5. The fifth step requires that you stop buying cigarettes yourself. This means that you will have to ask other people for cigarettes. Perhaps you don’t have a problem with that but I personally don’t like to ask people all the time for cigarettes. So it will probably limit your smoking to 2-3 cigarettes on a big night out. Despite the small number of smoked cigarettes I always got a soar throat anyway after a night out because at this point in time your body is not used to the smoke either.

    6. Now you will have to make the crucial and hard decision to stop forever. And when I say forever, I mean until you die (from age hopefully). But I don’t go around announcing to people that I stopped and I suggest you don’t do that unless it is a promise you make to them and that it will put more pressure on you to keep the stop. Telling people that you have stopped will automatically make them ask you all the time how the cigarette stop is going you don’t want that. You don’t want to be reminded of cigarettes when you are trying your utmost to forget about them. It’s like having a bad break-up in a relationship and then people constantly reminding you of your loss .not fun at all.
    I made a clear promise to myself that I will never touch a cigarette again and that it is a sign that I have no strength and willpower at all if I smoke again (basically I am a loser). Perhaps you need to tell yourself other things but for me it is really important that I am in power "meaning the part of me that wants to keep me healthy is in control. Now there is never a good time to stop completely I am aware of that and you might be able to pursued yourself that only smoking 2-3 cigarettes when you socialize will not give you cancer. But how do you know? If you are genetically sensitive to smoke it might cause lung cancer, throat cancer or mouth cancer. Do you dare to take the risk? How much is your life worth? It is really sad that we only realize that our health is priceless when we get sick. I will bet you anything that if you ask a person who has got smokers lungs or lung cancer if they wish they had never smoked – they will all say ‘yes’. Who wants to be sick if they can chose to be healthy?I recommend stopping to smoke on a memorable date (like your daughter’s birthday or going somewhere important a date you will remember later). But then again don’t wait with stopping smoking until a memorable date comes up the sooner the better!! Your lungs take at least 10 years to regenerate and repair the self-inflicted damage .start today!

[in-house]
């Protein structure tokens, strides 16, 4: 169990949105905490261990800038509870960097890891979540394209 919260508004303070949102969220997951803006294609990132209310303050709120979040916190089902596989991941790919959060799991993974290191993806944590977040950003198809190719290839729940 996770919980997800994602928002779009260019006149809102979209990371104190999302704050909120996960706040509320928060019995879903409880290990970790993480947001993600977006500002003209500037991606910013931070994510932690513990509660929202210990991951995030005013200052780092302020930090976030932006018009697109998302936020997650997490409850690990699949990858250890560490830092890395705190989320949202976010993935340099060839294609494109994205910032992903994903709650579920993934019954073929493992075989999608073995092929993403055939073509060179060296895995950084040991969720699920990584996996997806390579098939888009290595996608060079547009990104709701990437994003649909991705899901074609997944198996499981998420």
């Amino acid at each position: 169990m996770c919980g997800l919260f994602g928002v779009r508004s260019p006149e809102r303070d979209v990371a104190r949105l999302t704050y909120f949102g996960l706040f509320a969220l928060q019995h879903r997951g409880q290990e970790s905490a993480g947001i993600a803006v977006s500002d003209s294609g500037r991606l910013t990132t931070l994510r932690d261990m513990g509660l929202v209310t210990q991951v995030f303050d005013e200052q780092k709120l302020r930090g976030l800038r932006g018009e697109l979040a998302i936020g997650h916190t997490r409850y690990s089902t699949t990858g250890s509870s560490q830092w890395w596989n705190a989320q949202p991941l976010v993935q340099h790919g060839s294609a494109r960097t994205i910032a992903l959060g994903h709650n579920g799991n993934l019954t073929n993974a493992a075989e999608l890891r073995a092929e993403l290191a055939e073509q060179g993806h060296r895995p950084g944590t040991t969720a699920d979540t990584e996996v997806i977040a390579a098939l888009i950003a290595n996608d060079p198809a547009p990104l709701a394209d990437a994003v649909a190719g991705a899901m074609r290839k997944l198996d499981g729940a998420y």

7.I suggest that you try spending more time with friends who are non-smokers it’ will make life much easier for you in the beginning. However, it can also be a good idea to spend time with friends who smoke because you will notice how ugly your clothes smell afterwards.Try not to think about cigarettes and focus on the obvious advantages of being a non-smoker: Enjoy that every day you can smell flowers better, the food has more flavor, you don’t ruin the health of your loved ones by making them passive smokers, your clothes and fingers doesn’t smell anymore, you save lots of money and you don’t constantly feel guilty about destroying your own health. And most important: Keep the promise you made to yourself – after all it is your life which is at stake.

Good Luck!

Green activists ‘are keeping Africa poor’

I’ve just read a very interesting article in yesterday’s Times newspaper, where the British former chief scientist, Professor Sir David King, states that Western ‘do-gooders’ (in this instance NGOs) are impoverishing Africa by promoting traditional organic farming methods at the expense of modern scientific agriculture.

The article states that NGOs from Europe and America are turning African countries against sophisticated farming methods, including GM crops (e.g. rice that resists flooding & drought), in favour of indigenous and organic approaches. These organic methods simply cannot deliver the continent’s much needed ‘Green Revolution’, and the end result is that millions of people are suffering unnecessarily.

“The problem is that the Western-world move toward organic farming – a lifestyle choice for a community with surplus food – and against agricultural technology in general and GM in particular, has been adopted across Africa, with the exception of South Africa, with devastating consequences.”

Full article at Times Online.